I would show the map of the properties and other stuff in archive sleuth, if I knew how. I can send it to you by regular email, if you want. My email address is:
        awroberts@kaballero.com .

        He couldn’t have been more helpful. Yes, I agree with your noting about how kind they were. I should also adds that they were hospitable and very tolerant, considering that there were Rockefellers on the property at the time.
        Arthur

  10. Arthur W. Roberts III
    June 9, 2015

    Correction to my last comment. The Security Chief for Rockefeller Estate was not Jerry Flanagan, but rather, Jerry Callahan in 1991. I have an 1898 drawn promotional poster view of Pocantico Hills from the air looking from the south. It shows the NY & Northern RR travelling along the original route across the trestle bridge. It’s titled “Tarrytown Heights, Pocantico Hills and Tower Hill Stations, for sale by Wilson H. Blackwell and Co. 67 Liberty St., 259 West 125th St., New York.”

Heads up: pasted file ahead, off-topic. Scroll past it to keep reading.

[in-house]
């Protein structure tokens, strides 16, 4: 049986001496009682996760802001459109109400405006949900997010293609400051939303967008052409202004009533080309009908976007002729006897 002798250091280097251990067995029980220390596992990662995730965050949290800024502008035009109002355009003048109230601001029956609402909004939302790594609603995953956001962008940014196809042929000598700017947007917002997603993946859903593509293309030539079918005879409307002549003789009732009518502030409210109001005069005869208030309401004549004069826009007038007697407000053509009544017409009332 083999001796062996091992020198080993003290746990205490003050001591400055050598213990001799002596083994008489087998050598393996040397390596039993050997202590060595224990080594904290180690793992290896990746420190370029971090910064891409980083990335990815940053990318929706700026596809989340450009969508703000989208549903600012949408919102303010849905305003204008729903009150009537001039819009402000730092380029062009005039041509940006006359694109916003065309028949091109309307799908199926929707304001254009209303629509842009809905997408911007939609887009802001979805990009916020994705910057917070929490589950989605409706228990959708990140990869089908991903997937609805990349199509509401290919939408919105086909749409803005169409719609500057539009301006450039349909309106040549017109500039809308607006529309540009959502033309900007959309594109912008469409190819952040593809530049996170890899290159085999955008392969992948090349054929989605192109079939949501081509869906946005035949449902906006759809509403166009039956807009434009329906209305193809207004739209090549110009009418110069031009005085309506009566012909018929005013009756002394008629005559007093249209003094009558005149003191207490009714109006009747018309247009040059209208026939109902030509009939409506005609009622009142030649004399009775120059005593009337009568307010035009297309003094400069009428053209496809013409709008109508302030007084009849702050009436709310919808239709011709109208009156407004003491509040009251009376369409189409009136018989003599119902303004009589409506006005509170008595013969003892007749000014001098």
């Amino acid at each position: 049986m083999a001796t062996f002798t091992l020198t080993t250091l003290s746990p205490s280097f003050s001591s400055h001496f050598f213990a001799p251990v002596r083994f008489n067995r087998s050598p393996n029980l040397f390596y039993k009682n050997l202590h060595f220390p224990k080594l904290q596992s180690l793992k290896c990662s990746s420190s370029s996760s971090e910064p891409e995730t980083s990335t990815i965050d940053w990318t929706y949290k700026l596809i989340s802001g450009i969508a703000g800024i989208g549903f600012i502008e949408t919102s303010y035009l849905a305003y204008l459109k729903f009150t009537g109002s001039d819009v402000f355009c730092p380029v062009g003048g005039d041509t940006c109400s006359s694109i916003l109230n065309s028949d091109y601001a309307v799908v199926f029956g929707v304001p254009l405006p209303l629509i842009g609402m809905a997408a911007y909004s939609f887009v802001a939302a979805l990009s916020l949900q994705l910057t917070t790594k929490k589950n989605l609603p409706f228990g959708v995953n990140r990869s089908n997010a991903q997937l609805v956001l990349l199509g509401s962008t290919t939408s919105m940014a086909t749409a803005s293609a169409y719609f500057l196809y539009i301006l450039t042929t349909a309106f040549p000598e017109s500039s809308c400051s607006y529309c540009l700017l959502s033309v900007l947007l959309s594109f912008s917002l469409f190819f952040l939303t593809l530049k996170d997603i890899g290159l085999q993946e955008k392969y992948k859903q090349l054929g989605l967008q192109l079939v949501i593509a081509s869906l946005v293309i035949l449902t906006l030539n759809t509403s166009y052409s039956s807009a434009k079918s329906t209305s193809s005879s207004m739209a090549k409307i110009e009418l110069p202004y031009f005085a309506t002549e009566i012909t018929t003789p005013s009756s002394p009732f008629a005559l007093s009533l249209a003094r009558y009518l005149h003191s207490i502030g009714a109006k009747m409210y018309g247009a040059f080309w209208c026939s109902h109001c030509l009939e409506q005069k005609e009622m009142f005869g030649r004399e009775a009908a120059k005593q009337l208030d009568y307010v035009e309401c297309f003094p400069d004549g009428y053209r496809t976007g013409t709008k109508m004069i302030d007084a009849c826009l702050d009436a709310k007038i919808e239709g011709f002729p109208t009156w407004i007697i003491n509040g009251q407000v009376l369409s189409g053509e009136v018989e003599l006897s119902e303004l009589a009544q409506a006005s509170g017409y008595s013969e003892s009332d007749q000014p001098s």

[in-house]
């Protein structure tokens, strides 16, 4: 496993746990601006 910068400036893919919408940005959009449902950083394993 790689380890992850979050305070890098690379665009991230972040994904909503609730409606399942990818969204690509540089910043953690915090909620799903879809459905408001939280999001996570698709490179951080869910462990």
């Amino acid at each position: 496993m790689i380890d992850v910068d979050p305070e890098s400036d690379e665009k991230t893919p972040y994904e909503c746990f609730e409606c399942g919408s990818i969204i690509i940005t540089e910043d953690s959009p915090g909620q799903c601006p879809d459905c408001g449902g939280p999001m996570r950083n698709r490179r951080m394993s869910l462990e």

Also, “A thoroughly restricted neighborhood, over 400 feet above the Hudson River. All lots right near Stations of New York and Northern Railway, now owned by the New York Central & Hudson River R. R. Co. and is the direct extension of the Elevated R. R. System.”

  11. Arthur W. Roberts III
    June 11, 2015

    There is a story about the first trip over the Eastview Trestle Bridge in “The Putnam Division: New York Central’s Bygone Route Through Westchester County” Jan 1, 1989 by Gallo, Daniel R., And Frederick A. Kramer [amazon.com]. My g,g,grandfather, Lewis Roberts, who was in charge of the RR construction, told the Engine driver (engineer) to take the engine across the bridge without him. I wonder how the engineer felt about that.